Father and Child Reunion by Warren Farrell

Synopsis: Just as the last third of the twentieth century was about creating equal opportunity for women as workers, so the first third of the twenty-first century will be about creating equal opportunity for men as parents. Neither goal will be achieved until both goals are acieved.

In Father and Child Reunion Dr Warren Farrell challenges us to be part of a revolutionary act – to acknowledge the importance of fathers in the lives of families. He argues that, in the face of a progressively unsupportive social climate, we need to affirm the vital role of fathers in developing a child’s emotional and social maturation.

He reveals how, over the past 30 years, governments, legal systems and the media have reflected a negative attitude to the role of fathers and effectively diminished the importance of men in children’s lives. Warren Farrell shows, for instance, how the current approach to custody and access is damaging children; and how, frequently, fathers are wrongly depicted as abusers. He cites extensive research on child development that links the involvement of the father to significant emotional and social benefits in children. The best interests of the child, Warren Farrell argues, are served primarily by the intact family and (in the case of divorced families) by shared parent time – that is, joint physical custody. He calls on our political, legal and social institutions and the public to recognize and promote this.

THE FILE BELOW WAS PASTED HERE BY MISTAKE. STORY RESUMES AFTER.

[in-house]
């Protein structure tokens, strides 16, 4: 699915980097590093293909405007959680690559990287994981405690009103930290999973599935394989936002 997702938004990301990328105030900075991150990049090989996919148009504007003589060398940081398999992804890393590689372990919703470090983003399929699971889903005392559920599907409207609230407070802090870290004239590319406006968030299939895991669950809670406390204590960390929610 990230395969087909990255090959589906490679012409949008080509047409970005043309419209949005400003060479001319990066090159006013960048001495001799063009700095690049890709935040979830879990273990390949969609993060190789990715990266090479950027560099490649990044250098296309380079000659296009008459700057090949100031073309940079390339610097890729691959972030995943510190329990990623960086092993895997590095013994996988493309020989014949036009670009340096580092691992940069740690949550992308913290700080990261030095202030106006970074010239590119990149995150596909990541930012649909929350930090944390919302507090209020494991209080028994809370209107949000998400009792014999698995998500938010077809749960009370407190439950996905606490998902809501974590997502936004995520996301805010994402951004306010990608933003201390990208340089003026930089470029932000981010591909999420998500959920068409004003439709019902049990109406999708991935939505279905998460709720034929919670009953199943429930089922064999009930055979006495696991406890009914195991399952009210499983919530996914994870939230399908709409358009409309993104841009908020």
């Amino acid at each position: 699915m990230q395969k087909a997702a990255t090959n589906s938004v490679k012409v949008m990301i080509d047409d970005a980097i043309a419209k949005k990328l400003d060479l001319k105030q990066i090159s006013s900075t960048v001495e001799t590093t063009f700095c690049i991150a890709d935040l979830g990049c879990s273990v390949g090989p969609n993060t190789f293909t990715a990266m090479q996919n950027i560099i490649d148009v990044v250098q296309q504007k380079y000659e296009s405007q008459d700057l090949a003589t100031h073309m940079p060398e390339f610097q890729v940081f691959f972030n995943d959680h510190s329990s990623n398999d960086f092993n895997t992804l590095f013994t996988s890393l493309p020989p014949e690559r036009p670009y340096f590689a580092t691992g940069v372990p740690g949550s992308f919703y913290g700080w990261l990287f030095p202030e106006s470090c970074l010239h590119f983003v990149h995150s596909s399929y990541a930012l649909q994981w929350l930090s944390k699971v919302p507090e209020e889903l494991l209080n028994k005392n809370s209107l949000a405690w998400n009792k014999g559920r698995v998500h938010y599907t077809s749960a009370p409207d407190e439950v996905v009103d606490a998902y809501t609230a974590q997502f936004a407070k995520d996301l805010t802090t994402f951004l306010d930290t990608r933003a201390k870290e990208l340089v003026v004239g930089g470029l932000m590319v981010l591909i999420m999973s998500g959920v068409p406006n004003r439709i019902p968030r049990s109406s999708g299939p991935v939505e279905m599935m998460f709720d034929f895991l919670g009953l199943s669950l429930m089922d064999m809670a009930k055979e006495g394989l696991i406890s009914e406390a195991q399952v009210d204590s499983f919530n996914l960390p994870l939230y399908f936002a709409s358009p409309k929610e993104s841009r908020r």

At once visionary and practical, Father and Child Reunion is a significant contribution to the key issues facing men, parents and families today.

Genre: Nonfiction
Rating: @@@@@
Pages: 252
BCID: xxx-5864031
ISBN: 1-876451-32-7
Year: 2001
Format: Paperback
Comments: This book was very well written, easy to read and spoke a lot of sense. The statistics and examples quoted were simply appalling and the solutions presented were , to my mind, perfectly sensible. The author presented views that my husband and I have been expressing for some time. This book was definitely worth reading.

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